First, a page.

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US Appeals Court Refuses to Reinstate Trump Travel Ban

A woman crosses the street outside of the 9th U.S. Circuit Court of Appeals in San Francisco, Feb. 8, 2017. A federal appeals court will decide by end of day Thursday whether to reinstate President Donald Trump's controversial travel ban.

A federal appeals court Thursday refused to reinstate President Donald Trump's ban on travelers from seven predominantly Muslim nations.

The three-judge panel from the 9th U.S. Circuit Court of Appeals in San Francisco unanimously declined to block a lower-court ruling that suspended the ban and allowed previously barred travelers to enter the United States.

"We hold that the government has not shown a likelihood of success on the merits of its appeal, nor has it shown that failure to enter a stay would cause irreparable injury," a statement issued by the appeals court panel said.

“See you in court, the security of our nation is at stake,” the president tweeted shortly after the court announced its decision.

Last week, District Judge James Robart in Seattle issued a temporary restraining order halting the ban after the states of Washington and Minnesota sued.

After Robart issued his ruling, President Trump responded angrily on Twitter, calling Robart a “so-called judge” who made a "ridiculous" decision that will allow "many very bad and dangerous people into our country."

During oral arguments Tuesday, the judges heard arguments from a lawyer for the Justice Department and an attorney representing the states of Washington and Minnesota, which sued to overturn the ban.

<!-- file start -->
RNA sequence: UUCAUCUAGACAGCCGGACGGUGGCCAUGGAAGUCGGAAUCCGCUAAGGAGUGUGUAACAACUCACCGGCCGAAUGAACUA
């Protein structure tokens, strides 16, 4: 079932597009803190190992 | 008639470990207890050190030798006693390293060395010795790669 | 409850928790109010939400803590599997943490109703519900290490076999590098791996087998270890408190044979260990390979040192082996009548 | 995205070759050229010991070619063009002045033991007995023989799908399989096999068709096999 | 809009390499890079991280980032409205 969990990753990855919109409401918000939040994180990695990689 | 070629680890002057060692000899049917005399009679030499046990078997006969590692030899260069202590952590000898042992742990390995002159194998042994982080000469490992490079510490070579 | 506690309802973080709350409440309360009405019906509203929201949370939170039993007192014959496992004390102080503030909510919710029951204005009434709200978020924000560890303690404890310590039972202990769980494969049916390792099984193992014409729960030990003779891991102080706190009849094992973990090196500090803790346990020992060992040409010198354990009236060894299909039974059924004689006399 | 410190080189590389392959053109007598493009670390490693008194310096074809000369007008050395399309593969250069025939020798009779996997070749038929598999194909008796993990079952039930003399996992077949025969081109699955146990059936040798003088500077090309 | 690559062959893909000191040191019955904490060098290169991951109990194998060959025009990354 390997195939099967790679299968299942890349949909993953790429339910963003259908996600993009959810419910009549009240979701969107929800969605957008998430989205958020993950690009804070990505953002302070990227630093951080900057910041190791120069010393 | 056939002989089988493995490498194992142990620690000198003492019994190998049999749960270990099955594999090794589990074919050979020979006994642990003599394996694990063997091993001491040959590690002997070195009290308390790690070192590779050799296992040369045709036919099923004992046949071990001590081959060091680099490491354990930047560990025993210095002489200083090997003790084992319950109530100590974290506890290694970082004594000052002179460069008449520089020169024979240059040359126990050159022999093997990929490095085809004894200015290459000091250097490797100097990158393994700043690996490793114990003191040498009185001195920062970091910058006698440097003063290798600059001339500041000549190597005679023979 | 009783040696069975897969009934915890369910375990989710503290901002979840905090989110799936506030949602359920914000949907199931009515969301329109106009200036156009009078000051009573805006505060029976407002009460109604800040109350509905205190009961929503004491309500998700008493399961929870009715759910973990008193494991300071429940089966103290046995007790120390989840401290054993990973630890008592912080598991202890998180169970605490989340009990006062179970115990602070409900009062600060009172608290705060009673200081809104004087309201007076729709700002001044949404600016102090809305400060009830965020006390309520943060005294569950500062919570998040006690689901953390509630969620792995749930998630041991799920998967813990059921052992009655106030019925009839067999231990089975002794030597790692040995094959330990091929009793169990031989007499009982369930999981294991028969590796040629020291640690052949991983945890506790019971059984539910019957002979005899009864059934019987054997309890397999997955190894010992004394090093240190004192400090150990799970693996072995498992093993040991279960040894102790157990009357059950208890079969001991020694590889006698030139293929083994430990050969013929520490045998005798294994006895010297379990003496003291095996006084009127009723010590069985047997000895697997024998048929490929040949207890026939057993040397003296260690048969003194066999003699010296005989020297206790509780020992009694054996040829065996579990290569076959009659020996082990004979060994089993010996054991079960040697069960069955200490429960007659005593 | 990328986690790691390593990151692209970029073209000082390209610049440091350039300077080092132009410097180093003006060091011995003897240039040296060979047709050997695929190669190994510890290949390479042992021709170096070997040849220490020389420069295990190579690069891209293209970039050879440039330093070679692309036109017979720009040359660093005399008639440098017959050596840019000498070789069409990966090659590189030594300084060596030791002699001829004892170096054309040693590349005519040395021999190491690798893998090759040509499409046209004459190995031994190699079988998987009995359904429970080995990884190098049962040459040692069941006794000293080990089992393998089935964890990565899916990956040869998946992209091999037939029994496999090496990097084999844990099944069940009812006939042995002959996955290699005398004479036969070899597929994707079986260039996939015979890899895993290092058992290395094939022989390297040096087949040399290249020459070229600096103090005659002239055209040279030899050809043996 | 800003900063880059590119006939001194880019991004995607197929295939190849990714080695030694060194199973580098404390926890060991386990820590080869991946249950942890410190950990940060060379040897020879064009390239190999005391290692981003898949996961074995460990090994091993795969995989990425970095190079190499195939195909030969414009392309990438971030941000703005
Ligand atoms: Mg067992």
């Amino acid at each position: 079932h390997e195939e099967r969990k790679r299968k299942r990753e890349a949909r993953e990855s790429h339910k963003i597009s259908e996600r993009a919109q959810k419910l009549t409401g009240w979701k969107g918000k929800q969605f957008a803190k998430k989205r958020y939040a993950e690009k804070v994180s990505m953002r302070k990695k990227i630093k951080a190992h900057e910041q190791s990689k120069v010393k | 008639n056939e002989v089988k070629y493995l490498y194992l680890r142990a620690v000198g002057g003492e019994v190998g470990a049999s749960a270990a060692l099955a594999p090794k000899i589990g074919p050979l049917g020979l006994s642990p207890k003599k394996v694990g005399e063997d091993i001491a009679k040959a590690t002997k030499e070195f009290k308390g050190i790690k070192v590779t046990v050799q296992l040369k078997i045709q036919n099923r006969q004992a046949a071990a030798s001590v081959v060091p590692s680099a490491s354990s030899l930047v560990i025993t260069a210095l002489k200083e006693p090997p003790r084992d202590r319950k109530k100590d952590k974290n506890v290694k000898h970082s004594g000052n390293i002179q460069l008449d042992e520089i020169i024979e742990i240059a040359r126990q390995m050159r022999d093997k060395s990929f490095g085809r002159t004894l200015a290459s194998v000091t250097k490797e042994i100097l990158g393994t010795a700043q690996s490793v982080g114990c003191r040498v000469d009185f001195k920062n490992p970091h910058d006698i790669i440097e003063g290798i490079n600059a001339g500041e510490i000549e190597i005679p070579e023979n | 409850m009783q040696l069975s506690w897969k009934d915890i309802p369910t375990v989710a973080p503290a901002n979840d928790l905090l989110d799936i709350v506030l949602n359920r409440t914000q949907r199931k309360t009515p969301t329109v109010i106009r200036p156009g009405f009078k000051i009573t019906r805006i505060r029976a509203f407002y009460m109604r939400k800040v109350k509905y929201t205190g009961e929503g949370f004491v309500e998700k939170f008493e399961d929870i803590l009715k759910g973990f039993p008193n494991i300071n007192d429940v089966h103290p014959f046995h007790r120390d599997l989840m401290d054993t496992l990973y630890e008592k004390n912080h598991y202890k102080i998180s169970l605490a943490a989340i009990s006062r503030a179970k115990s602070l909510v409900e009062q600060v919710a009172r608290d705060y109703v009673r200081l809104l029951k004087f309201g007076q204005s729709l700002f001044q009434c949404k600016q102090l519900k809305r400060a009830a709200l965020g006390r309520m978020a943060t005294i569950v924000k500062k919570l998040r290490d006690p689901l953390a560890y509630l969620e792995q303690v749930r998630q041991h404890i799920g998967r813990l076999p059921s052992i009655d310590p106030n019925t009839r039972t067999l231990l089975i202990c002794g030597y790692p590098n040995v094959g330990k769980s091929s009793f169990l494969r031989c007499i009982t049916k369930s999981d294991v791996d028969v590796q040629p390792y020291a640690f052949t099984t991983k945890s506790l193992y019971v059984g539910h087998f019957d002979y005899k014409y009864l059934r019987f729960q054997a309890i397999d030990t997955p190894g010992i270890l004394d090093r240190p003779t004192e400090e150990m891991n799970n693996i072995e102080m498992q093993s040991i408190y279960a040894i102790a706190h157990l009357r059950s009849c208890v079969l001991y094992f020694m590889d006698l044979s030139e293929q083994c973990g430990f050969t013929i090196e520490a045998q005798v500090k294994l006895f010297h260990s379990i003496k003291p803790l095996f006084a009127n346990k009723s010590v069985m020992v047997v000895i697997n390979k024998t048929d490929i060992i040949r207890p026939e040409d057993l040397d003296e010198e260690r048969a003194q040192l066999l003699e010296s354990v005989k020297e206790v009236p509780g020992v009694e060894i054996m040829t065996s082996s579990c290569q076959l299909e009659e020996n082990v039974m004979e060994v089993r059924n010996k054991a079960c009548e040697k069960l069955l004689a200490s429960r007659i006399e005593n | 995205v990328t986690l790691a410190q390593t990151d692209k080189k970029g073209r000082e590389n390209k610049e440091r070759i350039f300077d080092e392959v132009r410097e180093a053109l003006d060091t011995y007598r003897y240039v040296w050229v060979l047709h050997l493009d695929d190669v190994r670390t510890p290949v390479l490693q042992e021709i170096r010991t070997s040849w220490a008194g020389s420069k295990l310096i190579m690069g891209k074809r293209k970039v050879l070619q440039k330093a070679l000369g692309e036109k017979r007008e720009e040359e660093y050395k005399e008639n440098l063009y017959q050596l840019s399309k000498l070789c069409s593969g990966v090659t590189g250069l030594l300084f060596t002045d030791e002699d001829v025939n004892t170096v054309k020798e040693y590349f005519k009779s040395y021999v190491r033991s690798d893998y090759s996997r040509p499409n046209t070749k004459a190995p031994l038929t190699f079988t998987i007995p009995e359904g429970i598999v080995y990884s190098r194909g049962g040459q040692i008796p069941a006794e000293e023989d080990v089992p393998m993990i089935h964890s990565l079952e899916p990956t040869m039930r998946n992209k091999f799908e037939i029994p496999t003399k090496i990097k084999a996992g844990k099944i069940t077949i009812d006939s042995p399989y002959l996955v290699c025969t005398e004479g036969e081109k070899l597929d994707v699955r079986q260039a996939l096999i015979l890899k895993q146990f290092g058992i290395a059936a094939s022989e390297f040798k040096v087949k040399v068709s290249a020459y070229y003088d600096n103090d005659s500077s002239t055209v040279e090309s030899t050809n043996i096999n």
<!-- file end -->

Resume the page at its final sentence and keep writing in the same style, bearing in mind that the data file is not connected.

U.S. attorney August Flentje argued that Trump's executive order was well within his power granted by Congress and the Constitution.

But Washington state Solicitor General Noah Purcell said the travel ban reinstating the travel ban without a full judicial review would throw the country "back into chaos."

He also said the ban had separated families, stranded students overseas, and left people in doubt about whether they should travel because of the uncertainty of whether they could come back.

Washington ruling

Robart temporarily halted the ban after determining that the states were likely to win the case and had shown that the ban would restrict travel by their residents, damage their public universities and reduce their tax base. The judge put the executive order on hold while the lawsuit works its way through the courts.

Soon after his ruling, the State Department said people from the seven countries -- Iran, Iraq, Libya, Somalia, Sudan, Syria and Yemen -- with valid visas could travel to the U.S. The decision led to tearful reunions at airports around the country.

The federal government is now expected to appeal to the Supreme Court.

Trump’s ban was set to expire in 90 days, meaning it could run its course before the high court can take up the issue. The administration also could change the order, including altering its scope or duration.

The president said the order was vital for national security. But critics said the ban discriminated against Muslims, and they questioned its value as a security measure.

National security veterans, major U.S. technology companies and law enforcement officials from more than a dozen states backed the legal effort against the ban.

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